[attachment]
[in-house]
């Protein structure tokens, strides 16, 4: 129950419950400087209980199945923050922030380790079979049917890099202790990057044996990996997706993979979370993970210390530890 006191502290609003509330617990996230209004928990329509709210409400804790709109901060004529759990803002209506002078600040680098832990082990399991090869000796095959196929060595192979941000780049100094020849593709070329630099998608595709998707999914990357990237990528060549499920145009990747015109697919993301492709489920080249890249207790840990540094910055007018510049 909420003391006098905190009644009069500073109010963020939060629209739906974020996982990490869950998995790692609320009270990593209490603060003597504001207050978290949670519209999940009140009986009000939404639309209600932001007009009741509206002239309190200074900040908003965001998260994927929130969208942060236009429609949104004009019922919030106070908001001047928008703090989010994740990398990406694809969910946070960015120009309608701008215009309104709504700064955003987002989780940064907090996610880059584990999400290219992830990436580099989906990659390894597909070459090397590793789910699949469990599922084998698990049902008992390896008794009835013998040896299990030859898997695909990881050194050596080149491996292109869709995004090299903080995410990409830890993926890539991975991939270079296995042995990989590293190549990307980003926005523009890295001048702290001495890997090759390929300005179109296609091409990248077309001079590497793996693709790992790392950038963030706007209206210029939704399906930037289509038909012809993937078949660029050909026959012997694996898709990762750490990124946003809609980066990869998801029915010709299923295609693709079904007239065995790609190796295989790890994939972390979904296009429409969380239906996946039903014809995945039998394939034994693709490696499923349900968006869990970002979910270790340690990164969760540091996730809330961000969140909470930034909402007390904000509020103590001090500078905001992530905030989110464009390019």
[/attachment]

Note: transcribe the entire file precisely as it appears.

[in-house]
């Protein structure tokens, strides 16, 4: 129950419950400087209980199945923050922030380790079979049917890099202790990057044996990996997706993979979370993970210390530890 006191502290609003509330617990996230209004928990329509709210409400804790709109901060004529759990803002209506002078600040680098832990082990399991090869000796095959196929060595192979941000780049100094020849593709070329630099998608595709998707999914990357990237990528060549499920145009990747015109697919993301492709489920080249890249207790840990540094910055007018510049 909420003391006098905190009644009069500073109010963020939060629209739906974020996982990490869950998995790692609320009270990593209490603060003597504001207050978290949670519209999940009140009986009000939404639309209600932001007009009741509206002239309190200074900040908003965001998260994927929130969208942060236009429609949104004009019922919030106070908001001047928008703090989010994740990398990406694809969910946070960015120009309608701008215009309104709504700064955003987002989780940064907090996610880059584990999400290219992830990436580099989906990659390894597909070459090397590793789910699949469990599922084998698990049902008992390896008794009835013998040896299990030859898997695909990881050194050596080149491996292109869709995004090299903080995410990409830890993926890539991975991939270079296995042995990989590293190549990307980003926005523009890295001048702290001495890997090759390929300005179109296609091409990248077309001079590497793996693709790992790392950038963030706007209206210029939704399906930037289509038909012809993937078949660029050909026959012997694996898709990762750490990124946003809609980066990869998801029915010709299923295609693709079904007239065995790609190796295989790890994939972390979904296009429409969380239906996946039903014809995945039998394939034994693709490696499923349900968006869990970002979910270790340690990164969760540091996730809330961000969140909470930034909402007390904000509020103590001090500078905001992530905030989110464009390019």